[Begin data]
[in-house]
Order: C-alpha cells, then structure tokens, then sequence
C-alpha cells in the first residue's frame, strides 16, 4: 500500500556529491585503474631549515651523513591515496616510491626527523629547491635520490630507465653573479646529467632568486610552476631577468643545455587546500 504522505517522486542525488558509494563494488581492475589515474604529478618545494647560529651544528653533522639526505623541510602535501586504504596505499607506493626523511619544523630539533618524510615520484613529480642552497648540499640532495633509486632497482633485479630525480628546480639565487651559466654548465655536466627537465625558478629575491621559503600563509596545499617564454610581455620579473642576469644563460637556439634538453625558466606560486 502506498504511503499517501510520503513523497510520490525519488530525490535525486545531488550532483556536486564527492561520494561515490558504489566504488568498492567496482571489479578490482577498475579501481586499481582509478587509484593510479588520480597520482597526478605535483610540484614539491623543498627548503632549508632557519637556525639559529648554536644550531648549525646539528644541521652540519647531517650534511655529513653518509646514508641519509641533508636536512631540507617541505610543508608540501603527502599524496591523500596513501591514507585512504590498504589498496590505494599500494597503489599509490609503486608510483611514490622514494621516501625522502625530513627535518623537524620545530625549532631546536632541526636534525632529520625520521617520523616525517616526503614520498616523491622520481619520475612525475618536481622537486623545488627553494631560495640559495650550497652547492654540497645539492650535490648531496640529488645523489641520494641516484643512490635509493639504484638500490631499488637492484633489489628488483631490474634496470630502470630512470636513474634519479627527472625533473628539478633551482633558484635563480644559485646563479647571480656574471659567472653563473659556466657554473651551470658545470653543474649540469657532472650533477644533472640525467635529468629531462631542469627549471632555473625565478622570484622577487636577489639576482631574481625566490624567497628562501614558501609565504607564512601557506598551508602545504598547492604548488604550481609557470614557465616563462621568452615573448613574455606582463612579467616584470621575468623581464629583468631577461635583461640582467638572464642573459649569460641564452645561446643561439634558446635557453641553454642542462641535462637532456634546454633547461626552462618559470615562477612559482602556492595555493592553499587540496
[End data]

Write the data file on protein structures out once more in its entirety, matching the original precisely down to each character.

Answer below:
[in-house]
Order: C-alpha cells, then structure tokens, then sequence
C-alpha cells in the first residue's frame, strides 16, 4: 500500500556529491585503474631549515651523513591515496616510491626527523629547491635520490630507465653573479646529467632568486610552476631577468643545455587546500 504522505517522486542525488558509494563494488581492475589515474604529478618545494647560529651544528653533522639526505623541510602535501586504504596505499607506493626523511619544523630539533618524510615520484613529480642552497648540499640532495633509486632497482633485479630525480628546480639565487651559466654548465655536466627537465625558478629575491621559503600563509596545499617564454610581455620579473642576469644563460637556439634538453625558466606560486 502506498504511503499517501510520503513523497510520490525519488530525490535525486545531488550532483556536486564527492561520494561515490558504489566504488568498492567496482571489479578490482577498475579501481586499481582509478587509484593510479588520480597520482597526478605535483610540484614539491623543498627548503632549508632557519637556525639559529648554536644550531648549525646539528644541521652540519647531517650534511655529513653518509646514508641519509641533508636536512631540507617541505610543508608540501603527502599524496591523500596513501591514507585512504590498504589498496590505494599500494597503489599509490609503486608510483611514490622514494621516501625522502625530513627535518623537524620545530625549532631546536632541526636534525632529520625520521617520523616525517616526503614520498616523491622520481619520475612525475618536481622537486623545488627553494631560495640559495650550497652547492654540497645539492650535490648531496640529488645523489641520494641516484643512490635509493639504484638500490631499488637492484633489489628488483631490474634496470630502470630512470636513474634519479627527472625533473628539478633551482633558484635563480644559485646563479647571480656574471659567472653563473659556466657554473651551470658545470653543474649540469657532472650533477644533472640525467635529468629531462631542469627549471632555473625565478622570484622577487636577489639576482631574481625566490624567497628562501614558501609565504607564512601557506598551508602545504598547492604548488604550481609557470614557465616563462621568452615573448613574455606582463612579467616584470621575468623581464629583468631577461635583461640582467638572464642573459649569460641564452645561446643561439634558446635557453641553454642542462641535462637532456634546454633547461626552462618559470615562477612559482602556492595555493592553499587540496